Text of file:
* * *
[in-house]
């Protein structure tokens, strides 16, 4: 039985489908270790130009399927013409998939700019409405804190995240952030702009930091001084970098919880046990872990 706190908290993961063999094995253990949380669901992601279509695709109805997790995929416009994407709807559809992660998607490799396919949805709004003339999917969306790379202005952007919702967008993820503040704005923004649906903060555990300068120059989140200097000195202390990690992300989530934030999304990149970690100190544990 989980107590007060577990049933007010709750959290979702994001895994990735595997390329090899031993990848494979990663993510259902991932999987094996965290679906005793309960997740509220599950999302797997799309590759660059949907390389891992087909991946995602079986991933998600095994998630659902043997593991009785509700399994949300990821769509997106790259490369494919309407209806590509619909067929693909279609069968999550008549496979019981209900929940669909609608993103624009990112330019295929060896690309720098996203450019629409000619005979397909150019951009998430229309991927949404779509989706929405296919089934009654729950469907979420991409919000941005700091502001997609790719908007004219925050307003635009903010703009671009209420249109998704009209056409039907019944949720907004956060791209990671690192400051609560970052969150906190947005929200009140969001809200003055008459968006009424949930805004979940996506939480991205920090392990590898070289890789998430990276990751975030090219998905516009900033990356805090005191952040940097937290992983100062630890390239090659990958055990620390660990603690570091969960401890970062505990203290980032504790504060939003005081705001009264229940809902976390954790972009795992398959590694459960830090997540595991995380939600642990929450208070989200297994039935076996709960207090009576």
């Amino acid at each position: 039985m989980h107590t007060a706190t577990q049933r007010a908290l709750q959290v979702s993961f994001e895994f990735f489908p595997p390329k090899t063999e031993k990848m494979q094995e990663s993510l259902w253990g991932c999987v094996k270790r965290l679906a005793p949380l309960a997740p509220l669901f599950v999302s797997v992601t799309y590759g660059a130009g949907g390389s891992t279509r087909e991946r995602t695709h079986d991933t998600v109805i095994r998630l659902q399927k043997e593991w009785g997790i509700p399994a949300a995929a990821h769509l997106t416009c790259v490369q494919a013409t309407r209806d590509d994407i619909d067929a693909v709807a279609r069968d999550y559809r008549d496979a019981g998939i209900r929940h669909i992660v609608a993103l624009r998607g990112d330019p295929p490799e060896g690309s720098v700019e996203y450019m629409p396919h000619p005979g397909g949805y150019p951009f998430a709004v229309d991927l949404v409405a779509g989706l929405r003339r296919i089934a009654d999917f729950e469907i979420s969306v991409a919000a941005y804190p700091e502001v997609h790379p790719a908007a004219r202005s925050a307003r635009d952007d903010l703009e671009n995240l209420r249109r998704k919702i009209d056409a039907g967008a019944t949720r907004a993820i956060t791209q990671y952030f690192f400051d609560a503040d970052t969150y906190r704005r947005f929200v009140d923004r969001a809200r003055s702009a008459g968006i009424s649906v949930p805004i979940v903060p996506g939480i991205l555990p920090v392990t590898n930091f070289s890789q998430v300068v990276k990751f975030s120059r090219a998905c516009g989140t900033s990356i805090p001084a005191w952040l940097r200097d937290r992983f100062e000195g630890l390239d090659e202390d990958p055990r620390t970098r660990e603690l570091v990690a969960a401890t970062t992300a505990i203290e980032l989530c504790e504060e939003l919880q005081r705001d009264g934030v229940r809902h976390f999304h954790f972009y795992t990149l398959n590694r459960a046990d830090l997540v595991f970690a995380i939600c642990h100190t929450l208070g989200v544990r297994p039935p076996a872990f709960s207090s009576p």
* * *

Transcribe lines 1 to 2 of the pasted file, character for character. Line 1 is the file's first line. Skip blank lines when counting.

[in-house]
């Protein structure tokens, strides 16, 4: 039985489908270790130009399927013409998939700019409405804190995240952030702009930091001084970098919880046990872990 706190908290993961063999094995253990949380669901992601279509695709109805997790995929416009994407709807559809992660998607490799396919949805709004003339999917969306790379202005952007919702967008993820503040704005923004649906903060555990300068120059989140200097000195202390990690992300989530934030999304990149970690100190544990 989980107590007060577990049933007010709750959290979702994001895994990735595997390329090899031993990848494979990663993510259902991932999987094996965290679906005793309960997740509220599950999302797997799309590759660059949907390389891992087909991946995602079986991933998600095994998630659902043997593991009785509700399994949300990821769509997106790259490369494919309407209806590509619909067929693909279609069968999550008549496979019981209900929940669909609608993103624009990112330019295929060896690309720098996203450019629409000619005979397909150019951009998430229309991927949404779509989706929405296919089934009654729950469907979420991409919000941005700091502001997609790719908007004219925050307003635009903010703009671009209420249109998704009209056409039907019944949720907004956060791209990671690192400051609560970052969150906190947005929200009140969001809200003055008459968006009424949930805004979940996506939480991205920090392990590898070289890789998430990276990751975030090219998905516009900033990356805090005191952040940097937290992983100062630890390239090659990958055990620390660990603690570091969960401890970062505990203290980032504790504060939003005081705001009264229940809902976390954790972009795992398959590694459960830090997540595991995380939600642990929450208070989200297994039935076996709960207090009576």